Love Essay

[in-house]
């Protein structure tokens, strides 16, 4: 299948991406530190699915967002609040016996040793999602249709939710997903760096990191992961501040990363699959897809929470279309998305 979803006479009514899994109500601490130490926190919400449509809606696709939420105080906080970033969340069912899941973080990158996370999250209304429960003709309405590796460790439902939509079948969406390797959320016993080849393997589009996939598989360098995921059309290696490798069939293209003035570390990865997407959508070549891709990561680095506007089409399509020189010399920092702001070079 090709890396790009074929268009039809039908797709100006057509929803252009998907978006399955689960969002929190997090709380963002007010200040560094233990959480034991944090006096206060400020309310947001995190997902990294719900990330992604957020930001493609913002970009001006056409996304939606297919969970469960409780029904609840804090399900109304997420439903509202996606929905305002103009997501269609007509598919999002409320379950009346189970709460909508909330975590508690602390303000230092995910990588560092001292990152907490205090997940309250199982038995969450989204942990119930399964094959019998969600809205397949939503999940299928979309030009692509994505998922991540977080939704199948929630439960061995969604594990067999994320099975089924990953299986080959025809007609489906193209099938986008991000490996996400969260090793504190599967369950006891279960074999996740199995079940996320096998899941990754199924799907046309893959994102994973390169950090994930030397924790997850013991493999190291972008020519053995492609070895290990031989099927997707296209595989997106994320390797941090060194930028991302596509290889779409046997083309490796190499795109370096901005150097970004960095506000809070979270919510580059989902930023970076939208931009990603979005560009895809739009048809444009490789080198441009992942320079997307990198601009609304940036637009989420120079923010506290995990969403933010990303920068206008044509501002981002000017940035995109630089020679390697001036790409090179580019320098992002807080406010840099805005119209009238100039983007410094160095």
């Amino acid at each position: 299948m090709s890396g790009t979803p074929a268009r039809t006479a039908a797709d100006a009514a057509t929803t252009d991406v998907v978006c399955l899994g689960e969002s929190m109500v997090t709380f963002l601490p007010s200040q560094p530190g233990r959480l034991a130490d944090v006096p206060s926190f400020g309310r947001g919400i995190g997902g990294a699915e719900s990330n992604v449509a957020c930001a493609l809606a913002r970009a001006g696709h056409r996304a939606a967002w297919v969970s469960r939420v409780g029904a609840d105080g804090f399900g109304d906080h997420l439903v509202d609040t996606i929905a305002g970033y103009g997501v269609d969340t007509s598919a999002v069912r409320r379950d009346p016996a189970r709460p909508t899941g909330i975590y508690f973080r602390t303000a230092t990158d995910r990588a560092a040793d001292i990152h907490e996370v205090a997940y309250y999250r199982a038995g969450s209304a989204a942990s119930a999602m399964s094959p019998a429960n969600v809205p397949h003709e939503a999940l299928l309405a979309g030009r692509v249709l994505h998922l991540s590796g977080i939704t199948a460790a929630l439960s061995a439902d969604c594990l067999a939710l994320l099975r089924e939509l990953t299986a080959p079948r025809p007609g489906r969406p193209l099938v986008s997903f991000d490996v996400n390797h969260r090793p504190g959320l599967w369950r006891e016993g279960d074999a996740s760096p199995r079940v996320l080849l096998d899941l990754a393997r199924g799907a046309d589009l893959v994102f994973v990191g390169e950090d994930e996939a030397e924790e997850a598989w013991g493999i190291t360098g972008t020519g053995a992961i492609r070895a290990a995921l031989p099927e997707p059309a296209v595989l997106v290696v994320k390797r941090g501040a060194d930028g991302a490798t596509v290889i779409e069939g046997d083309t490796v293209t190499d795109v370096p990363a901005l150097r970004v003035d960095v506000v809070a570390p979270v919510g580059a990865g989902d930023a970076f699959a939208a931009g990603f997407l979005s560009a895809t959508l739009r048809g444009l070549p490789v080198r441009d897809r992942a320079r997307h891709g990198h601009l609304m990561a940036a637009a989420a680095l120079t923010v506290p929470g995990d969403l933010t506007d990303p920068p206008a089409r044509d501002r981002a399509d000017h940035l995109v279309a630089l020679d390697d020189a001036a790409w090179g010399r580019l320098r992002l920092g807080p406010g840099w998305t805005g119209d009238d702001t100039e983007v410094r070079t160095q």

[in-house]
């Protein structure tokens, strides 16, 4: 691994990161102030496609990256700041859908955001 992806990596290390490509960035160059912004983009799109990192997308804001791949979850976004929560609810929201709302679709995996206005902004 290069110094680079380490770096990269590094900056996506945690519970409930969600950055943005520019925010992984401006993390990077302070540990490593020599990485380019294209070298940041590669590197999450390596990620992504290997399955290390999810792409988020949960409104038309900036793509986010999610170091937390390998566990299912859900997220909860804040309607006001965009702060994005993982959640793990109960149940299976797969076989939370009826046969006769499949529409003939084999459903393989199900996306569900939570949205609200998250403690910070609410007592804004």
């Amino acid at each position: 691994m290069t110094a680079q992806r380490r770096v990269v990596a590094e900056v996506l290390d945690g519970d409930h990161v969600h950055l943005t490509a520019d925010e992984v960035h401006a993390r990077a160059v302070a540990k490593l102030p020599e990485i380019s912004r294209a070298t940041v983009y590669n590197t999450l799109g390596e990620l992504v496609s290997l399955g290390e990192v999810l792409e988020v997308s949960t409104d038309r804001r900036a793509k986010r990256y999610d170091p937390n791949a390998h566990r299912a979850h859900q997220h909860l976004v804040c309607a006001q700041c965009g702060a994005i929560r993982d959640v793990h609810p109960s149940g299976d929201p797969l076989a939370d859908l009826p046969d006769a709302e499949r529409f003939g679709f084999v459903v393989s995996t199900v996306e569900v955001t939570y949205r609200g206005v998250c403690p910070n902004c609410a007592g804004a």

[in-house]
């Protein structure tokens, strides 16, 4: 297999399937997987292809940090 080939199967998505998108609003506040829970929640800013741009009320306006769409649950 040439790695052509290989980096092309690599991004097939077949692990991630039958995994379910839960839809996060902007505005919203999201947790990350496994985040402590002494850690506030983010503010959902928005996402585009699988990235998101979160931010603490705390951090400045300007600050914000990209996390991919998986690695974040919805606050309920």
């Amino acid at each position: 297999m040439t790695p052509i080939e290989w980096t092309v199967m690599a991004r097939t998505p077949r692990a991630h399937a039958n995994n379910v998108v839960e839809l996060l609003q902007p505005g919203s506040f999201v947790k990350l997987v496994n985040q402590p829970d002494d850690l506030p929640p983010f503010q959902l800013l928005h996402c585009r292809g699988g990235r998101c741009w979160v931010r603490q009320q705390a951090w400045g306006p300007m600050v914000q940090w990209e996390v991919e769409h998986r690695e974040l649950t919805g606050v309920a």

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Tyrin Harris History 100 Peter Hohn January 31, 2013 Free Love And Feminism: John Humphrey Noyes And The Oneida Community In “Free And Feminism: John Humphrey Noyes And The Oneida Community,” Lawrence Foster argues that Noyes had a mission to free woman (as well as men) from the servitude to stereotyped behaviors and attitudes, and he made specific and often highly controversial changes at every level of community life to end discrimination against women, encourage their participation, and reestablish harmonious relations between the sexes. Noyes write in his newspaper in 1850, mentioned a woman’s rights convention in Ohio at which Elizabeth Cady Stanton spoke and compared married woman’s legal status to that of slaves. Noyes also tells that he is strongly opposed to the current legal restriction on women as any feminist: “Woman needs surely to be emancipated to be permitted to stand up as a responsible individual in society; and any statute or institution that denies this privilege cannot long stand before the scrutiny of the age.” Lawrence Foster also argues that, Noyes was in effect, therefore, both men and woman at Oneida shared a common personal and religious commitment which radically undercut normal social restriction. Noyes also shared that although some men were more spiritual than woman that most woman were more spiritual than most men and that’s why most women are ahead of men and that there are no one gender higher than the other. Thus, instead of stressing gender as the basis for authority at Oneida, life in the community gradually came to be governed by a philosophy of “ascending and descending fellowship,” in which those of higher “spirituality” exercised more authority than those of lesser attainment. “In these and other ways, authority relations between men and women were restructured at Oneida.” Although there were a lot of other people

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